Philip Scheltens is professor of cognitive neurology and director of the Alzheimer Center, Amsterdam University Medical Centers (The Netherlands) and member of the World Dementia Council. His main clinical and research interests are Alzheimer's disease, vascular dementia, frontotemporal dementia, magnetic resonance imaging, PET imaging and fluid biomarkers. He is active in the field of biomarkers and clinical trials and has been the national PI for many studies, including phase 1-3 multicenter clinical trials. He founded and directs the Alzheimer Center since 2000, from which over 70 PhD theses have appeared since. In 2013, he co-founded the Dutch national plan against dementia (Deltaplan Dementie) and serves as the chair of its board.
Professor Oskar Hansson
Oskar Hansson is a neurology professor at Lund University and serves as a consulting neurologist at Skåne University Hospital (Sweden). During the last 20 years, Professor Hansson has conducted clinical and translational research focusing on the earliest phases of Alzheimer's. He has built a creative and multi-disciplinary research team and leads the Swedish BioFINDER study. His research combines the study of well characterized patient cohorts with state-of-the-art biomedical and biophysical techniques, most notably in brain imaging. Professor Hansson earned his doctorate in neurobiology, a medical degree, and additional training as a neurology specialist at Lund University.
Dr Cath Mummery
Cath Mummery is a consultant neurologist, and leads the Cognitive Disorders Service at the National Hospital for Neurology and Neurosurgery. She is head of clinical trials at the Dementia Research Centre, University College London and has been chief investigator on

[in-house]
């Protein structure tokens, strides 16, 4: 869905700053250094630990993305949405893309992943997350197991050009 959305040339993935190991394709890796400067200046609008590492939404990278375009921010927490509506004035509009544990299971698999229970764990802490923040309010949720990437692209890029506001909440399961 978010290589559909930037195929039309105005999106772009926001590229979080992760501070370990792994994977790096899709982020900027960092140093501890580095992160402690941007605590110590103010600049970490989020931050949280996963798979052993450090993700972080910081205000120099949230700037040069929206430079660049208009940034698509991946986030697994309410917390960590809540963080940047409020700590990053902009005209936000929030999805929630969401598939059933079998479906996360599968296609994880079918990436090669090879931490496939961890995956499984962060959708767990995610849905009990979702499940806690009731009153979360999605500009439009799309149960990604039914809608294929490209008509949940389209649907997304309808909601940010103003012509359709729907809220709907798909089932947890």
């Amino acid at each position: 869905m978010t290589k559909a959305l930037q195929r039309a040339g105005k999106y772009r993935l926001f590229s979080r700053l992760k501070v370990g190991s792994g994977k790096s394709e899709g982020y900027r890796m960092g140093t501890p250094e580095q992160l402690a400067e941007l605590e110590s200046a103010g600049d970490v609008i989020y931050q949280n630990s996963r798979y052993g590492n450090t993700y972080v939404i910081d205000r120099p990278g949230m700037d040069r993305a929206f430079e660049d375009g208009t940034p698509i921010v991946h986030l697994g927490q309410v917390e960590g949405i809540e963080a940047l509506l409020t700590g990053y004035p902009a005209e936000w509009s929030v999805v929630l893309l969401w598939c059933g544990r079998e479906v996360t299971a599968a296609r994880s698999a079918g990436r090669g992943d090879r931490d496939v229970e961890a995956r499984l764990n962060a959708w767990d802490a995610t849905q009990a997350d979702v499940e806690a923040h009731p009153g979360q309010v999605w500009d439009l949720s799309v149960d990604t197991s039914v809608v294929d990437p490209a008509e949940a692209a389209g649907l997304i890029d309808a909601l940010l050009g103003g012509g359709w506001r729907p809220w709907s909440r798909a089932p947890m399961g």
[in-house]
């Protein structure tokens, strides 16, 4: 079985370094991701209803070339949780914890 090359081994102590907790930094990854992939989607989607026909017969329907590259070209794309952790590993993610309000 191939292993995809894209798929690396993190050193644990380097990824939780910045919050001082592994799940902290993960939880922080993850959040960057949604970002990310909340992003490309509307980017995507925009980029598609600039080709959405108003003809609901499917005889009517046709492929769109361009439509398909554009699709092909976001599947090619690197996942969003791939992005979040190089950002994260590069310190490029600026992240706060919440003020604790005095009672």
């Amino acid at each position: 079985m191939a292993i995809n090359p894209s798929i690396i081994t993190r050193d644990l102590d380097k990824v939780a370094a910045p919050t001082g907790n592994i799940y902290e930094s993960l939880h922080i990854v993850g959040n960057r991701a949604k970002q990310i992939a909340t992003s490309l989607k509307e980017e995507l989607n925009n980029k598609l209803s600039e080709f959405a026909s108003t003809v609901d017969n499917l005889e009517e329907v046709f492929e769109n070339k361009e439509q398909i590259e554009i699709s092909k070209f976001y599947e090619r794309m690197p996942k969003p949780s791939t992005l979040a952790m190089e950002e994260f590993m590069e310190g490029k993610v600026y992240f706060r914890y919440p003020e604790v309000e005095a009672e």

over 20 early phase drug trials of potential disease modifying agents, including the ground-breaking platform trial DIAN-TU in presymptomatic individuals at risk of familial AD, and a first-in-human antisense oligonucleotide study, targeting MAPT to reduce tau in AD. She has a particular interest in early phase studies and genetic therapies, and in the psychological impact of trial participation. She sits on a number of advisory boards for potential disease modifying agents and for dementia service development. She is deputy director for the Leonard Wolfson Experimental Neurology Centre at NHNN, a unit dedicated to the conduct of early phase trials in neurodegeneration.
Dr Eric Siemers
Eric Siemers has over 25 years of experience in clinical trials of neurodegenerative disease. His research focus is on the use of biomarkers in investigational drug research, the development of trial designs that fully characterize the effects of investigational drugs on chronic diseases, and more specifically, the development of strategies for treating individuals before the onset of symptoms of neurodegenerative diseases. Dr Siemers most recently served as a distinguished medical fellow for Eli Lilly and Company’s Alzheimer’s Disease Global Development Team, where he was responsible for the design and implementation of five large Phase III clinical studies, in addition to playing a major collaborative role in 2 public-private partnership studies. Dr Siemers earned his medical degree from the Indiana University School of Medicine (US).
Professor Reisa Sperling
Reisa Sperling is co-principal investigator of the Harvard Aging Brain Study in Boston (US). She is a neurologist focused on the detection and treatment of Alzheimer’s disease, even before clinical symptoms are evident. Her research uses neuroimaging and cognitive tests to understand the aging brain and the earliest changes associated with Alzheimer’s disease. She is a professor in neurology at Harvard Medical School, director of the Center for Alzheimer Research and Treatment at Brigham and Women’s Hospital, and director of neuroimaging for the Massachusetts ADRC at Massachusetts General Hospital.
Other dialogues in the series
To inform the dementia landscape report, the Council has hosted global dialogues for international dementia leaders focusing on key themes of research, care and prevention that were identified at the London dementia summit in 2013, as well as on additional key themes and new policy priorities that we have agreed to highlight in the report, including data sharing and dementia registries, technology and dementia, and the impact of dementia on low- and middle-income countries. See more below.